At 5 p.m. Sept. 14, the new Texas Tech chapter of the National Association for the Advancement of Colored People, or NAACP, hosted its first general meeting in the College of Media and Communications.

The meeting allowed students to learn about what the chapter will be offering throughout the semester while also indulging in free popsicles. Ellie Fisher, president and founder of Tech's NAACP chapter, said the organization has been in the works for a year.

This is the first time that we can actually be on campus and operate under the NAACP as well as the campus," said Ellie Fisher, a fourth-year agricultural business communications and legal studies major from San Jose, California. "So, we’re fully here, we’re fully ready. But we can also talk to our members a little bit about what’s going on and what we do.” 

The NAACP was founded in 1909 and is the nation’s oldest civil rights organization. This meeting was regarding the collegiate NAACP, which is the Youth and College Division of the organization. This division provides young people the skills necessary to meet various challenges that African Americans and other young people of color face.  

Tech’s NAACP chapter will be working with local activists and organizers throughout the year, as well as organizing marches, rallies and direct-action campaigns to bring attention to local issues.  

“So, today is just general education. Kind of just getting out the word of the NAACP and of our mission statement and where we want to take the chapter going on throughout the rest of the semester and the rest of the year, even,” said Noah Flowers, a fourth-year marketing major from Abilene, Texas.  

The NAACP believes in advocating for change and justice, Flowers said. It seeks to empower people of color and help them advance alongside society.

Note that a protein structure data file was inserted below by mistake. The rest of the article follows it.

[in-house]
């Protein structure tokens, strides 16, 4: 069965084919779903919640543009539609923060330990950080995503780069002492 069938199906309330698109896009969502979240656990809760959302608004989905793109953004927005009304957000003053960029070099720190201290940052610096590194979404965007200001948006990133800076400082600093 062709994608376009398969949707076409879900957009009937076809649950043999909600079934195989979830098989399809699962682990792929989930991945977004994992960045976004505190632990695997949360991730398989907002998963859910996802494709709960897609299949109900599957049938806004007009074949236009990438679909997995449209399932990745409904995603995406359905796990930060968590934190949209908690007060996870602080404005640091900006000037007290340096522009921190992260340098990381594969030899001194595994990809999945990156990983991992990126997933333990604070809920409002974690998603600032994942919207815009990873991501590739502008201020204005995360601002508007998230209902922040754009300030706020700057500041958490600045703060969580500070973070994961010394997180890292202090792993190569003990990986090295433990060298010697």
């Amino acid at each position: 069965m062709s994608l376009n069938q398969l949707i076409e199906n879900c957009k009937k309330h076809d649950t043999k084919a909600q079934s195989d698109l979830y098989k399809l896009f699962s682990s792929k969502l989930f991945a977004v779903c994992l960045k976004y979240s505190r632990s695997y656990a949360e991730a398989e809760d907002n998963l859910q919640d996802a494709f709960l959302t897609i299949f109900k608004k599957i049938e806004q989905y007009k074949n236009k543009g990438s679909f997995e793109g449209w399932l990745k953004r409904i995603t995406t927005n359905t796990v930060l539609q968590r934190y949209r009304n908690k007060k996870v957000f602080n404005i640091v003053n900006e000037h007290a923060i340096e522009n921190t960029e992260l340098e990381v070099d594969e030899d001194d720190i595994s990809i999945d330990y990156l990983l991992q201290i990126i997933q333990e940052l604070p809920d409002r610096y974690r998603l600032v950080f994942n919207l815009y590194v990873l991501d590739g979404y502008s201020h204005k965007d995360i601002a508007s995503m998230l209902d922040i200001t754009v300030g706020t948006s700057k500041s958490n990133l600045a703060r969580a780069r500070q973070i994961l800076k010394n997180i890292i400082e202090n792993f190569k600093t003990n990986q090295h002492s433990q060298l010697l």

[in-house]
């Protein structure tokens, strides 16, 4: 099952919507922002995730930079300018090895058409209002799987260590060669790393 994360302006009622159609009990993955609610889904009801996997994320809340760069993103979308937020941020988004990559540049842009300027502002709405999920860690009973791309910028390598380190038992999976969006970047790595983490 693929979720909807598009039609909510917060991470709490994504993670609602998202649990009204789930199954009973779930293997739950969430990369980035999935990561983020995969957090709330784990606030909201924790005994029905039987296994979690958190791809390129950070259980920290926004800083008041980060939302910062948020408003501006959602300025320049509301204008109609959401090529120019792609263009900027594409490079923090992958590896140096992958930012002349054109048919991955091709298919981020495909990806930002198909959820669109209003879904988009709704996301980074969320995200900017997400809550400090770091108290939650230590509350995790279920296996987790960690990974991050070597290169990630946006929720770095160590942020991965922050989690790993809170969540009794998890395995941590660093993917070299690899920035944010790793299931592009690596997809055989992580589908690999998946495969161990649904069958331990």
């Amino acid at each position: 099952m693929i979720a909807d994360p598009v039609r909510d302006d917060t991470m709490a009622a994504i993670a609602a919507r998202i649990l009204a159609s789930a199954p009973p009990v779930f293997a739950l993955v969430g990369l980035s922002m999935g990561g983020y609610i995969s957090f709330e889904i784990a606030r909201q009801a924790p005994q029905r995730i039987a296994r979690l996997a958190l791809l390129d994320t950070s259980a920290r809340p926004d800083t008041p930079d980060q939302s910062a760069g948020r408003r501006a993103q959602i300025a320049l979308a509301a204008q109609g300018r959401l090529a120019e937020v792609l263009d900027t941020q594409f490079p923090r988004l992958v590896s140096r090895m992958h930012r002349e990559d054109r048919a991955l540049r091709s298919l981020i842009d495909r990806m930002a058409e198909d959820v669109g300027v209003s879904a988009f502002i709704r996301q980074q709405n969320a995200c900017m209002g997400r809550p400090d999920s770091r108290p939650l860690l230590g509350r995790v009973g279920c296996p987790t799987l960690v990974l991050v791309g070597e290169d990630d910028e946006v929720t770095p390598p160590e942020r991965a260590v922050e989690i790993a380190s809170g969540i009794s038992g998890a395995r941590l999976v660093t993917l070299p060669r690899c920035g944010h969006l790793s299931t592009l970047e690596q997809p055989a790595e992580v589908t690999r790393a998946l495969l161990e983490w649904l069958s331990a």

Fisher said this chapter is just one part of a larger organization. The NAACP focuses generally on any form of injustice and discrimination featuring all people of color and marginalized communities. Fisher said this organization has historically, primarily focused on Black Americans since its beginning.  

“I’m here for the NAACP. It’s a new chapter at TTU and I found out about it over the summer. I knew we didn’t have (a chapter). So, it was very interesting to get it started here at Tech,” said Jordan Breedlove, a fourth-year psychology major from Carrollton, Texas. 

This meeting provided students a place to meet similar individuals within their own university. Aryanna Monroe, a first-year biochemistry major from Arlington, Texas, said as a new student to the school, this provided her a place to meet new people with similar interests. 

Existing members of the NAACP and interested students of Tech had the opportunity to connect with like-minded individuals in a safe space. Flowers said one of their main goals is to provide students new experiences and help of any kind, while also offering a safe environment.  

“Within Tech, I definitely think (diversity) is lacking. I’m a history major and I see it every day. I’m the only person that looks like me in every single one of my classes,” said Angel Acheampong, a third-year history major from Dallas, Texas.

Fisher said Tech does a good job welcoming diversity, but she is just unsure about their progress in demonstrating the diversity. 

Many other schools that are much smaller but contain much larger gaps in diversity had organizations like the NAACP many years before Tech, Fisher said. Fisher said with the relatively larger community of Black students, there is surprisingly not as much representation within Tech 

I think it’s important that we’re starting this (NAACP chapter) at least. I know that we have the BSA and other specific (people of color) inclusivity kind of things, or organizations on campus. So, yeah, I definitely think it’s important to get (similar organizations) started,” Breedlove said. 

Tech’s NAACP chapter will be supporting people of colors access to quality education, healthcare, and economic opportunities. This organization advocates for laws and policies to improve students of colors overall community and campus, while also addressing issues of social justice including education, economic empowerment, health, juvenile justice and civic engagement.  

Acheampong said knowing programs and organizations such as the NAACP are around for people of color on campus makes her feel more comfortable to be at Tech.  

“It’s my first meeting and I encourage (attending a NAACP meeting). So, definitely come,” Acheampong said. 

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